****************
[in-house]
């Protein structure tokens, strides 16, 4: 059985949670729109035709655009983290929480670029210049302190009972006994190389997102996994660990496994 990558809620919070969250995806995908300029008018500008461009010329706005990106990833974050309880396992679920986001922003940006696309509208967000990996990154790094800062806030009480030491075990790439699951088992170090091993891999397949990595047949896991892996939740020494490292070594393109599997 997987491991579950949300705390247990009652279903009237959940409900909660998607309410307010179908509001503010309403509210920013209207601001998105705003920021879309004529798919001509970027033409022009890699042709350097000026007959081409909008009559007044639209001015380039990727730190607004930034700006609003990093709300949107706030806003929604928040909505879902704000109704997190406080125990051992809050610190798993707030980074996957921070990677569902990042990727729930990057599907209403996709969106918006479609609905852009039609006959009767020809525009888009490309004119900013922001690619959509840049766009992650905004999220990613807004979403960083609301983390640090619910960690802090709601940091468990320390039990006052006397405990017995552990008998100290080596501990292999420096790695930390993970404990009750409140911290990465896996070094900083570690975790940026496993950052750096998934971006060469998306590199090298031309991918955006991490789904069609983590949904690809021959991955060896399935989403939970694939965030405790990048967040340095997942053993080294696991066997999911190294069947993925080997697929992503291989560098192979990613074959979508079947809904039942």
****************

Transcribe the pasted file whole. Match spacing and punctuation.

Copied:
[in-house]
């Protein structure tokens, strides 16, 4: 059985949670729109035709655009983290929480670029210049302190009972006994190389997102996994660990496994 990558809620919070969250995806995908300029008018500008461009010329706005990106990833974050309880396992679920986001922003940006696309509208967000990996990154790094800062806030009480030491075990790439699951088992170090091993891999397949990595047949896991892996939740020494490292070594393109599997 997987491991579950949300705390247990009652279903009237959940409900909660998607309410307010179908509001503010309403509210920013209207601001998105705003920021879309004529798919001509970027033409022009890699042709350097000026007959081409909008009559007044639209001015380039990727730190607004930034700006609003990093709300949107706030806003929604928040909505879902704000109704997190406080125990051992809050610190798993707030980074996957921070990677569902990042990727729930990057599907209403996709969106918006479609609905852009039609006959009767020809525009888009490309004119900013922001690619959509840049766009992650905004999220990613807004979403960083609301983390640090619910960690802090709601940091468990320390039990006052006397405990017995552990008998100290080596501990292999420096790695930390993970404990009750409140911290990465896996070094900083570690975790940026496993950052750096998934971006060469998306590199090298031309991918955006991490789904069609983590949904690809021959991955060896399935989403939970694939965030405790990048967040340095997942053993080294696991066997999911190294069947993925080997697929992503291989560098192979990613074959979508079947809904039942």